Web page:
(Reuters) – The Wisconsin Supreme Court on Friday upheld a last-ditch Republican move late last year to curb the powers of incoming Democratic Governor Tony Evers, ruling that passing such measures in lame-duck sessions is constitutionally permissible.
The 4-3 decision overturned a lower court ruling in March that had blocked the legislation, criticized by Democrats as a power-grab. Dane County Circuit Judge Richard Niesshad found that the state legislature’s use of an “extraordinary session” was unlawful.
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“We hold that the extraordinary sessions do not violate the Wisconsin constitution because the text of our constitution directs the legislature to meet at times as ‘provided by law,'” Justice Rebecca Grassl Bradley wrote for the majority.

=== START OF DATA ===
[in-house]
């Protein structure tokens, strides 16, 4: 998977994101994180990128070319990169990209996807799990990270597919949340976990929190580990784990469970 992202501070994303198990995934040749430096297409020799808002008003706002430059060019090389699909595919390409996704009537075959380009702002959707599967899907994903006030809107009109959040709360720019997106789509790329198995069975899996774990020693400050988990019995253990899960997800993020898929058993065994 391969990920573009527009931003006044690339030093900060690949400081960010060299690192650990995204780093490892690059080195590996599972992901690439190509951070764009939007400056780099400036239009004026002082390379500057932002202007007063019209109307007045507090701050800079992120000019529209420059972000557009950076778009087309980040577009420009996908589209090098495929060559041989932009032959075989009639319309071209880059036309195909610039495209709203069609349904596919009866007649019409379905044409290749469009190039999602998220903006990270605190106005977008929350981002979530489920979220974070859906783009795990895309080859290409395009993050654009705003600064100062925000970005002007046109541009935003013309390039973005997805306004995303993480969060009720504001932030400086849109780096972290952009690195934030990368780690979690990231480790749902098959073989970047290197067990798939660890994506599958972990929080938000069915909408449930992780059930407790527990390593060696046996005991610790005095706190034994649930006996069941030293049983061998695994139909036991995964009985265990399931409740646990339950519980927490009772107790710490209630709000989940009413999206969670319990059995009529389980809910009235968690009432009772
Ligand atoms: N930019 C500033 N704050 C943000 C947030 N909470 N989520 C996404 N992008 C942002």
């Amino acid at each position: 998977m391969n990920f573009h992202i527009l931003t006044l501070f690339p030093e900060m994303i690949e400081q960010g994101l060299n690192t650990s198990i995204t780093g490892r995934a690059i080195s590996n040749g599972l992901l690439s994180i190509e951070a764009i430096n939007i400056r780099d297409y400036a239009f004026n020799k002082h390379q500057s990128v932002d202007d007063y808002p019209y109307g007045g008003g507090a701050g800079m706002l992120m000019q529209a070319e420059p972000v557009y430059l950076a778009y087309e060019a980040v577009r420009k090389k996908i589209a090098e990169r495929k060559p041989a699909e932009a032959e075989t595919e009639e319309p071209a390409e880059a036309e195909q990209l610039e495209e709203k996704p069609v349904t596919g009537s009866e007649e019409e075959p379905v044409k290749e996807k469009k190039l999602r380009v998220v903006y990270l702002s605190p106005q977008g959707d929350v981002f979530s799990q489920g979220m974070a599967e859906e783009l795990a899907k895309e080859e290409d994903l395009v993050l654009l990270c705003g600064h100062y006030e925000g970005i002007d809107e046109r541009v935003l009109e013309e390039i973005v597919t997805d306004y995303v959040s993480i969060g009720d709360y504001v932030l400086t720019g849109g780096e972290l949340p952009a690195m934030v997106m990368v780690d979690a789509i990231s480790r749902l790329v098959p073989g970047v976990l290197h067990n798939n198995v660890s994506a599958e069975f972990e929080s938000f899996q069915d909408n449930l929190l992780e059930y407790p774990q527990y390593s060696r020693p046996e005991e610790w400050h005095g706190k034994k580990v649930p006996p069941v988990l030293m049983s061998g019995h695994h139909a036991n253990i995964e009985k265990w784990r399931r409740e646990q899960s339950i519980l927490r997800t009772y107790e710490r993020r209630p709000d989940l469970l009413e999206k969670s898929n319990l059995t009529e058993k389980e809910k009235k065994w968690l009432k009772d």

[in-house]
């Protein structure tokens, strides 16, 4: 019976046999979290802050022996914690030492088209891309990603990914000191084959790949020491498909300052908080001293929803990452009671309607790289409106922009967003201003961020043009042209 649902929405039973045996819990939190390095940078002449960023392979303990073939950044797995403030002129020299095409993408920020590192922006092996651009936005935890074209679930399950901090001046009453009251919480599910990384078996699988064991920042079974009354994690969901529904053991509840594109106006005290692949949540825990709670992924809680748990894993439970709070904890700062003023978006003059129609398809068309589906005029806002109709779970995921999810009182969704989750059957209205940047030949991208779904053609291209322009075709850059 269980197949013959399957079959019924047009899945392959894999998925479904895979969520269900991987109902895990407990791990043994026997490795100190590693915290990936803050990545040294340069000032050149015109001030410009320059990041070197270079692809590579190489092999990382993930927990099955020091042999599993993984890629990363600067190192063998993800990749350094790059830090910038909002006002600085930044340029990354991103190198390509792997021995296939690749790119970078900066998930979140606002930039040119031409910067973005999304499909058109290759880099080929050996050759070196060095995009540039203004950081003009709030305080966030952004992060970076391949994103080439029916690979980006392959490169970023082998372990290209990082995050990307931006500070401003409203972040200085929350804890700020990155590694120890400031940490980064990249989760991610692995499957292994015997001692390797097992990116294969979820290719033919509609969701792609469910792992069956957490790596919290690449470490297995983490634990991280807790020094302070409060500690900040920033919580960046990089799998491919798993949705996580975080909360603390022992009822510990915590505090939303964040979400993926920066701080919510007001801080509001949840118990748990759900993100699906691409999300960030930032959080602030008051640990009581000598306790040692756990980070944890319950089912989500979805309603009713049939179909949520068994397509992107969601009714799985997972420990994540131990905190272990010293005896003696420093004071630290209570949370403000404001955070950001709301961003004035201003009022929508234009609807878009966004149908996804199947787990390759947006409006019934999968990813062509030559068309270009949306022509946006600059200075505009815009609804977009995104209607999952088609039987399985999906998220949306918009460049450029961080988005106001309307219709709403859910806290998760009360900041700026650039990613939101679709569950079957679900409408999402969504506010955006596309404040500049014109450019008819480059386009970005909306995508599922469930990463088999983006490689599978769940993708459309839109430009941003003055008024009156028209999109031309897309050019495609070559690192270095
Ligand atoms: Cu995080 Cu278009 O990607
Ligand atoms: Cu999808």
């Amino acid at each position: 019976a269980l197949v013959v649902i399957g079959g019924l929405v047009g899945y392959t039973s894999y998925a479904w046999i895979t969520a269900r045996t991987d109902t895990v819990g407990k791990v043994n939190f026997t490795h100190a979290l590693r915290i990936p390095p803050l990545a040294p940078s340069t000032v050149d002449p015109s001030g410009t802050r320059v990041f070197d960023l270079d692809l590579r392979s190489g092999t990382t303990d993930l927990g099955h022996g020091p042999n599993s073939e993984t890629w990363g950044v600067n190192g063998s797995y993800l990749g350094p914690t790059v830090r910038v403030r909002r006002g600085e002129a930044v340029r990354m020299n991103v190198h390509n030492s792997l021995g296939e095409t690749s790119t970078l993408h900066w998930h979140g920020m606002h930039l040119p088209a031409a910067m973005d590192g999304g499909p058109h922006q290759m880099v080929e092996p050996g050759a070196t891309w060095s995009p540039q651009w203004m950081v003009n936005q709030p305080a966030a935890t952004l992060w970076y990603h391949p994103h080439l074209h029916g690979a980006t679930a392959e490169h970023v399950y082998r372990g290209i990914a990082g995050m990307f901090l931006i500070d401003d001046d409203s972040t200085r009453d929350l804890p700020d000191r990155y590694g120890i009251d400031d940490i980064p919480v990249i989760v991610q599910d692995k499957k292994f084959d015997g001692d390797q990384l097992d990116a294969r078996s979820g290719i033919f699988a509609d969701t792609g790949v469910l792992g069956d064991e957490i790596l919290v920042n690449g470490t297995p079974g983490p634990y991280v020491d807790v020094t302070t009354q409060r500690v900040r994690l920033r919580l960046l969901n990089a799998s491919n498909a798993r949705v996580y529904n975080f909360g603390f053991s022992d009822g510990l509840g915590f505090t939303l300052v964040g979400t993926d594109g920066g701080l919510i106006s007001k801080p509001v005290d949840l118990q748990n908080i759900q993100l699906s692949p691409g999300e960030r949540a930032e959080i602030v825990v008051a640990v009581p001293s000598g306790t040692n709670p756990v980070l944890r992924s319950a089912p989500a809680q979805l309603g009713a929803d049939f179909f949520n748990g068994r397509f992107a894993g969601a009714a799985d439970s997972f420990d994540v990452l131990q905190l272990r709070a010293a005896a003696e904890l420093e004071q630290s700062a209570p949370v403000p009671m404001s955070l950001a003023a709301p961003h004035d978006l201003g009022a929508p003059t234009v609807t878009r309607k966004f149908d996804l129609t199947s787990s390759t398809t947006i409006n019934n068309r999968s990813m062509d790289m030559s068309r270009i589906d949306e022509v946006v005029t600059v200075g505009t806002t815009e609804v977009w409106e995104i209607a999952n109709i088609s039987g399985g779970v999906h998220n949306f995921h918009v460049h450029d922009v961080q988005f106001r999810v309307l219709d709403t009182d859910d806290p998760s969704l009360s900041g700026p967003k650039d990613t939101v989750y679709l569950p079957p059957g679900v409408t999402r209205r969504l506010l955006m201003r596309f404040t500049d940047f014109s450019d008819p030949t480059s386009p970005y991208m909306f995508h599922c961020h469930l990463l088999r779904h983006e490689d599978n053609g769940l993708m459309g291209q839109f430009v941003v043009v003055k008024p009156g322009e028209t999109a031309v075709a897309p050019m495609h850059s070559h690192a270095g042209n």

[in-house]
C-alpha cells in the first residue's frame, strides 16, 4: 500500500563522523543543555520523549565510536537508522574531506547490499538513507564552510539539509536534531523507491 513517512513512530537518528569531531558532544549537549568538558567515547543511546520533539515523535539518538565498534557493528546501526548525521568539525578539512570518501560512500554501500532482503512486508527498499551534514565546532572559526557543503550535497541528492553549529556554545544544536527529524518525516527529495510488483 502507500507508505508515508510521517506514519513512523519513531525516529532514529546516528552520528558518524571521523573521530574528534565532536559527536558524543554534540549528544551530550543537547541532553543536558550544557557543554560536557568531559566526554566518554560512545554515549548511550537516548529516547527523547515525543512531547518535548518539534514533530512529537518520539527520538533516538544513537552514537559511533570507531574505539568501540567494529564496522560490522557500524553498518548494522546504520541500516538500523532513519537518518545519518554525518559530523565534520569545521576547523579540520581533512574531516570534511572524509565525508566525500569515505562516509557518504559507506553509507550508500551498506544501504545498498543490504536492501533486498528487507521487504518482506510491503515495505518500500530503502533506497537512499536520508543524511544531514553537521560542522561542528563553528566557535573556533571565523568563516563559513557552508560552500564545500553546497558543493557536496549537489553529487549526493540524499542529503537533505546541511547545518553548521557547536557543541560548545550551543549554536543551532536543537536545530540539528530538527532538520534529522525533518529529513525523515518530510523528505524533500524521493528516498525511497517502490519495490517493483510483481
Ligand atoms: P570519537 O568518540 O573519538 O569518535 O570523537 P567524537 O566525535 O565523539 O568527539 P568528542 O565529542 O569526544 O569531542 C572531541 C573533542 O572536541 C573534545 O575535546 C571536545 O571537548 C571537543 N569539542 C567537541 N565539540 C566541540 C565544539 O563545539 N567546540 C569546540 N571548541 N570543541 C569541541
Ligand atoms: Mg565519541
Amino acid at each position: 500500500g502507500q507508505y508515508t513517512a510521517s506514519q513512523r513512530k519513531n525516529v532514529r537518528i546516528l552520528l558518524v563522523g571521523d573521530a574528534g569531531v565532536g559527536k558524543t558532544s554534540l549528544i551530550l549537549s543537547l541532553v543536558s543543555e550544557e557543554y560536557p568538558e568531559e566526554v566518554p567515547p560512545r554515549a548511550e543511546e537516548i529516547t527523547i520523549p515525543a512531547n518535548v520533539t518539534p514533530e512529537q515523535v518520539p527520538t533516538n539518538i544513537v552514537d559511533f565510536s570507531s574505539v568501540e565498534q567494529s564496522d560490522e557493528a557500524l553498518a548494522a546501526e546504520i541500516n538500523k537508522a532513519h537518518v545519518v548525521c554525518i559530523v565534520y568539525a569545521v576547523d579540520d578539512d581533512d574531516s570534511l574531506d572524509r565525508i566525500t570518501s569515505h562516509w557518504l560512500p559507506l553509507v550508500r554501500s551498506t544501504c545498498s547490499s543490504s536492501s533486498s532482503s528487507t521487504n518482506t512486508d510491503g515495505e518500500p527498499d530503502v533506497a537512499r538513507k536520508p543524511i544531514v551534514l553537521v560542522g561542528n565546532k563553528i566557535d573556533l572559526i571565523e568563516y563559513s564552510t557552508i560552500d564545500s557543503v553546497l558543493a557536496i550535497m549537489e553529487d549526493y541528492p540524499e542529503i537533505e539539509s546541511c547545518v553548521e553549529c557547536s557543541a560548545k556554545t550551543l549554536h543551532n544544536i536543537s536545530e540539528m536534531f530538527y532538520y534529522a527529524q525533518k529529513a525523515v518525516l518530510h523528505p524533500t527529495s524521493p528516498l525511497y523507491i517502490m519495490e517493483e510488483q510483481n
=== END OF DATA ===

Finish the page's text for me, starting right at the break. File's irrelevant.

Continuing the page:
A state statute gives the legislature discretion to set its work schedule, including meeting during “an extraordinary session,” she added.
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Evers slammed the decision as a politically-motivated “attack on the will of the people, our democracy, and our system of government,” while Republican legislative leaders called the failed challenge a special interest-driven waste of taxpayer money.
The case, brought by the Wisconsin League of Women Voters and other groups, was one of several court challenges to the December 2018 party-line votes by the Republican-led legislature to weaken Evers’ authority as governor.
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